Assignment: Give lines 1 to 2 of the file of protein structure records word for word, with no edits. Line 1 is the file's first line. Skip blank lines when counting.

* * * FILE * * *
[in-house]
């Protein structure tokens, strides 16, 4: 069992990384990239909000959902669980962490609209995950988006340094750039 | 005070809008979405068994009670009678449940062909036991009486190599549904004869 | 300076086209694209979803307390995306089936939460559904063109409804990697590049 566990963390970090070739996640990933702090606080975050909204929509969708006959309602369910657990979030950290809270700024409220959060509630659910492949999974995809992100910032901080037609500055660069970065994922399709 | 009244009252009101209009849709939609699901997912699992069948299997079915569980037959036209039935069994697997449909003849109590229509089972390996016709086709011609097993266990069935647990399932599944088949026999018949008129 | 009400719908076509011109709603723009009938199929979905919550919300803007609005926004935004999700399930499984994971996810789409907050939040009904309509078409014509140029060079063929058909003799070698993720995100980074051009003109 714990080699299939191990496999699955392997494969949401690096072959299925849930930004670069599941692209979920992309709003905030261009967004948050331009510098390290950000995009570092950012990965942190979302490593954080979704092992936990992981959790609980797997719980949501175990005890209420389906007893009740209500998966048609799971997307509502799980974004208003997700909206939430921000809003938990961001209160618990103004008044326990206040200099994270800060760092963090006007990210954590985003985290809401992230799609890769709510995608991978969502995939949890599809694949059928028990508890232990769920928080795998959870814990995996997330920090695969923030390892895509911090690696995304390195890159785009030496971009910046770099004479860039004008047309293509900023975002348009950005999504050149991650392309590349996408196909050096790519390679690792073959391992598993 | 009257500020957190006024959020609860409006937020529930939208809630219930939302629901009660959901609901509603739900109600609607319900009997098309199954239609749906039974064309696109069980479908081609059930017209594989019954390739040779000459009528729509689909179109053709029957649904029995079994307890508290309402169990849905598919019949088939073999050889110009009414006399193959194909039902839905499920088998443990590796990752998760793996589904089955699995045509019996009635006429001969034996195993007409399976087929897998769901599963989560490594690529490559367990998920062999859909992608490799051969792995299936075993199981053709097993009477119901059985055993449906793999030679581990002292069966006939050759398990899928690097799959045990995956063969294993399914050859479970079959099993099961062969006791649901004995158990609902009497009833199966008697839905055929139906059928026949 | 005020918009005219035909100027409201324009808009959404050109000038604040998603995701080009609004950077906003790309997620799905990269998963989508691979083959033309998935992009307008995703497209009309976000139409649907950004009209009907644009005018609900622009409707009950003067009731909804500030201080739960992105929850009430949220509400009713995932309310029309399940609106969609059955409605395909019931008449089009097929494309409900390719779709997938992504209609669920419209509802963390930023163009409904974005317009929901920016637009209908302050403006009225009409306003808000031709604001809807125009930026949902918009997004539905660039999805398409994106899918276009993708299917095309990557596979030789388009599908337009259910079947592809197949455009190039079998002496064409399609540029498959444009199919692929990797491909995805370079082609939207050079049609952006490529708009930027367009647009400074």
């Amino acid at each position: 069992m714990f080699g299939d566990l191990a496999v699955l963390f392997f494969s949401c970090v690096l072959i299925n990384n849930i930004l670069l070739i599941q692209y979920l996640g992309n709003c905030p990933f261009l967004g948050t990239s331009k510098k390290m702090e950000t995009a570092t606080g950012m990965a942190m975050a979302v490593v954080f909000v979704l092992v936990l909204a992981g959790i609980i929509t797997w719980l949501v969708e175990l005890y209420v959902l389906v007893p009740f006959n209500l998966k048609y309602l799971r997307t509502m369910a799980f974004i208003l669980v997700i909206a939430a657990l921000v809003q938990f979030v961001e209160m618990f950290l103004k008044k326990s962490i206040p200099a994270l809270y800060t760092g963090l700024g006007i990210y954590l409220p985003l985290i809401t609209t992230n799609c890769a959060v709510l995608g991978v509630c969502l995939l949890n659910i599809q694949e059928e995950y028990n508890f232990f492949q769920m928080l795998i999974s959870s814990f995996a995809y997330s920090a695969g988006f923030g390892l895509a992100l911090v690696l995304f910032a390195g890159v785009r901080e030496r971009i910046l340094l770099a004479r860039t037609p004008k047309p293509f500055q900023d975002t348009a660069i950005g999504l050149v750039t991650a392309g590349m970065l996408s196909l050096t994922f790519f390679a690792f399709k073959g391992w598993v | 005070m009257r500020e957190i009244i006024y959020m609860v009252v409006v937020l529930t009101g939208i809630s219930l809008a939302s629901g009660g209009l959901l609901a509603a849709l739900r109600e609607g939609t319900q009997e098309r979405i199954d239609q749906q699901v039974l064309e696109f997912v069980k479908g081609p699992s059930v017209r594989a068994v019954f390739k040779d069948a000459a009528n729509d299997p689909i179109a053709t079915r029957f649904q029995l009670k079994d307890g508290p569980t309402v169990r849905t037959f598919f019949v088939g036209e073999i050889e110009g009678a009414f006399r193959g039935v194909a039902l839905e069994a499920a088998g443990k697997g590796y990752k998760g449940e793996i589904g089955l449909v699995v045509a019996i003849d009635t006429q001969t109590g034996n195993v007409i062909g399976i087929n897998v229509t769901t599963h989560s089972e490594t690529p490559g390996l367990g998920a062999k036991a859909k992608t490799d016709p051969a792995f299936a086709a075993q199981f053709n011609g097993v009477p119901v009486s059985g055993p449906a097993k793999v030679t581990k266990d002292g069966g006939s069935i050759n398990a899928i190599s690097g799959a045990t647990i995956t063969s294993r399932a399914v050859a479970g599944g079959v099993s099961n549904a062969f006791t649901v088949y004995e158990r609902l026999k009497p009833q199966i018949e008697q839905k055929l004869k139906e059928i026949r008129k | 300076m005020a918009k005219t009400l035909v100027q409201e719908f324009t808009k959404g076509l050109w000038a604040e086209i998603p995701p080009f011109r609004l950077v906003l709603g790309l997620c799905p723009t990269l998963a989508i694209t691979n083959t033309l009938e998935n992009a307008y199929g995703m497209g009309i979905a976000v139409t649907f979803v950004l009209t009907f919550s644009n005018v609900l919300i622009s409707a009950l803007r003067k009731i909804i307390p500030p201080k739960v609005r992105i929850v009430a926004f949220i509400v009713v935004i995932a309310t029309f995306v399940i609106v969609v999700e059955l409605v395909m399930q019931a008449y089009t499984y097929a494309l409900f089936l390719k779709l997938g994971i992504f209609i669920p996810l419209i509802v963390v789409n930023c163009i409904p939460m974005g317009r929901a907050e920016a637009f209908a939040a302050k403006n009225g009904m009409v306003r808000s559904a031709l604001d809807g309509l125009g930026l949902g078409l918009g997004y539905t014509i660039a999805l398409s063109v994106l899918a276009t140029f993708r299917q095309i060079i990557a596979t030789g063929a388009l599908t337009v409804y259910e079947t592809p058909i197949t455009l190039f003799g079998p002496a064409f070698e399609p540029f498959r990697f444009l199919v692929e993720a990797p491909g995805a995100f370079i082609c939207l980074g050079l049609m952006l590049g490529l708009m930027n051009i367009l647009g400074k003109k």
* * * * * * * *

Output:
[in-house]
């Protein structure tokens, strides 16, 4: 069992990384990239909000959902669980962490609209995950988006340094750039 | 005070809008979405068994009670009678449940062909036991009486190599549904004869 | 300076086209694209979803307390995306089936939460559904063109409804990697590049 566990963390970090070739996640990933702090606080975050909204929509969708006959309602369910657990979030950290809270700024409220959060509630659910492949999974995809992100910032901080037609500055660069970065994922399709 | 009244009252009101209009849709939609699901997912699992069948299997079915569980037959036209039935069994697997449909003849109590229509089972390996016709086709011609097993266990069935647990399932599944088949026999018949008129 | 009400719908076509011109709603723009009938199929979905919550919300803007609005926004935004999700399930499984994971996810789409907050939040009904309509078409014509140029060079063929058909003799070698993720995100980074051009003109 714990080699299939191990496999699955392997494969949401690096072959299925849930930004670069599941692209979920992309709003905030261009967004948050331009510098390290950000995009570092950012990965942190979302490593954080979704092992936990992981959790609980797997719980949501175990005890209420389906007893009740209500998966048609799971997307509502799980974004208003997700909206939430921000809003938990961001209160618990103004008044326990206040200099994270800060760092963090006007990210954590985003985290809401992230799609890769709510995608991978969502995939949890599809694949059928028990508890232990769920928080795998959870814990995996997330920090695969923030390892895509911090690696995304390195890159785009030496971009910046770099004479860039004008047309293509900023975002348009950005999504050149991650392309590349996408196909050096790519390679690792073959391992598993 | 009257500020957190006024959020609860409006937020529930939208809630219930939302629901009660959901609901509603739900109600609607319900009997098309199954239609749906039974064309696109069980479908081609059930017209594989019954390739040779000459009528729509689909179109053709029957649904029995079994307890508290309402169990849905598919019949088939073999050889110009009414006399193959194909039902839905499920088998443990590796990752998760793996589904089955699995045509019996009635006429001969034996195993007409399976087929897998769901599963989560490594690529490559367990998920062999859909992608490799051969792995299936075993199981053709097993009477119901059985055993449906793999030679581990002292069966006939050759398990899928690097799959045990995956063969294993399914050859479970079959099993099961062969006791649901004995158990609902009497009833199966008697839905055929139906059928026949 | 005020918009005219035909100027409201324009808009959404050109000038604040998603995701080009609004950077906003790309997620799905990269998963989508691979083959033309998935992009307008995703497209009309976000139409649907950004009209009907644009005018609900622009409707009950003067009731909804500030201080739960992105929850009430949220509400009713995932309310029309399940609106969609059955409605395909019931008449089009097929494309409900390719779709997938992504209609669920419209509802963390930023163009409904974005317009929901920016637009209908302050403006009225009409306003808000031709604001809807125009930026949902918009997004539905660039999805398409994106899918276009993708299917095309990557596979030789388009599908337009259910079947592809197949455009190039079998002496064409399609540029498959444009199919692929990797491909995805370079082609939207050079049609952006490529708009930027367009647009400074």